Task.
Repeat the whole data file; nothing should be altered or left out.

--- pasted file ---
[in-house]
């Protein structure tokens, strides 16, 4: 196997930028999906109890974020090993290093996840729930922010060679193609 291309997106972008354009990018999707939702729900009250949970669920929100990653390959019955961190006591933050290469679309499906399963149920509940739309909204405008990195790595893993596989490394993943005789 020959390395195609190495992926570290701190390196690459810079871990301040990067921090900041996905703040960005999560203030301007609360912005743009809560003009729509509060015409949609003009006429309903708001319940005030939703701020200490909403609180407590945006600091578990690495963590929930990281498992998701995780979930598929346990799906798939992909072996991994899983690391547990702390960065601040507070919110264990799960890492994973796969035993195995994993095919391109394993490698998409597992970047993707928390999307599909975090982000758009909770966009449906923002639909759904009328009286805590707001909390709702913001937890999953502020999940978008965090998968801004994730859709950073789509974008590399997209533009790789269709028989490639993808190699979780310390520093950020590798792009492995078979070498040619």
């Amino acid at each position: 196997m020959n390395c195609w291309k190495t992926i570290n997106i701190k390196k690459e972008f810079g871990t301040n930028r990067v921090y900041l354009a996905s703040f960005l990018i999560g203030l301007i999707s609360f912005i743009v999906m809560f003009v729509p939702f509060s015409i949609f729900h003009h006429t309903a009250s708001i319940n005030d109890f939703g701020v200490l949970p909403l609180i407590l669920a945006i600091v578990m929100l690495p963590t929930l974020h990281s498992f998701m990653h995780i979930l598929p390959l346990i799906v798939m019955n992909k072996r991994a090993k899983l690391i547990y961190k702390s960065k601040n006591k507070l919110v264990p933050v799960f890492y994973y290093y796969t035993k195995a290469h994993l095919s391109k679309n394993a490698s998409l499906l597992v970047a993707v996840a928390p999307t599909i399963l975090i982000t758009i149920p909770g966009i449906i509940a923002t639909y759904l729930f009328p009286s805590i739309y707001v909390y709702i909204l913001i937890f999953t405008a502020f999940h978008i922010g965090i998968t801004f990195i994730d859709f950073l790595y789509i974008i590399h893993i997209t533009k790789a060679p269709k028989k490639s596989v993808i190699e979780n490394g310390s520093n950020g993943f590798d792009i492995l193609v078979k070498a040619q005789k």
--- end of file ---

[in-house]
């Protein structure tokens, strides 16, 4: 196997930028999906109890974020090993290093996840729930922010060679193609 291309997106972008354009990018999707939702729900009250949970669920929100990653390959019955961190006591933050290469679309499906399963149920509940739309909204405008990195790595893993596989490394993943005789 020959390395195609190495992926570290701190390196690459810079871990301040990067921090900041996905703040960005999560203030301007609360912005743009809560003009729509509060015409949609003009006429309903708001319940005030939703701020200490909403609180407590945006600091578990690495963590929930990281498992998701995780979930598929346990799906798939992909072996991994899983690391547990702390960065601040507070919110264990799960890492994973796969035993195995994993095919391109394993490698998409597992970047993707928390999307599909975090982000758009909770966009449906923002639909759904009328009286805590707001909390709702913001937890999953502020999940978008965090998968801004994730859709950073789509974008590399997209533009790789269709028989490639993808190699979780310390520093950020590798792009492995078979070498040619």
């Amino acid at each position: 196997m020959n390395c195609w291309k190495t992926i570290n997106i701190k390196k690459e972008f810079g871990t301040n930028r990067v921090y900041l354009a996905s703040f960005l990018i999560g203030l301007i999707s609360f912005i743009v999906m809560f003009v729509p939702f509060s015409i949609f729900h003009h006429t309903a009250s708001i319940n005030d109890f939703g701020v200490l949970p909403l609180i407590l669920a945006i600091v578990m929100l690495p963590t929930l974020h990281s498992f998701m990653h995780i979930l598929p390959l346990i799906v798939m019955n992909k072996r991994a090993k899983l690391i547990y961190k702390s960065k601040n006591k507070l919110v264990p933050v799960f890492y994973y290093y796969t035993k195995a290469h994993l095919s391109k679309n394993a490698s998409l499906l597992v970047a993707v996840a928390p999307t599909i399963l975090i982000t758009i149920p909770g966009i449906i509940a923002t639909y759904l729930f009328p009286s805590i739309y707001v909390y709702i909204l913001i937890f999953t405008a502020f999940h978008i922010g965090i998968t801004f990195i994730d859709f950073l790595y789509i974008i590399h893993i997209t533009k790789a060679p269709k028989k490639s596989v993808i190699e979780n490394g310390s520093n950020g993943f590798d792009i492995l193609v078979k070498a040619q005789k």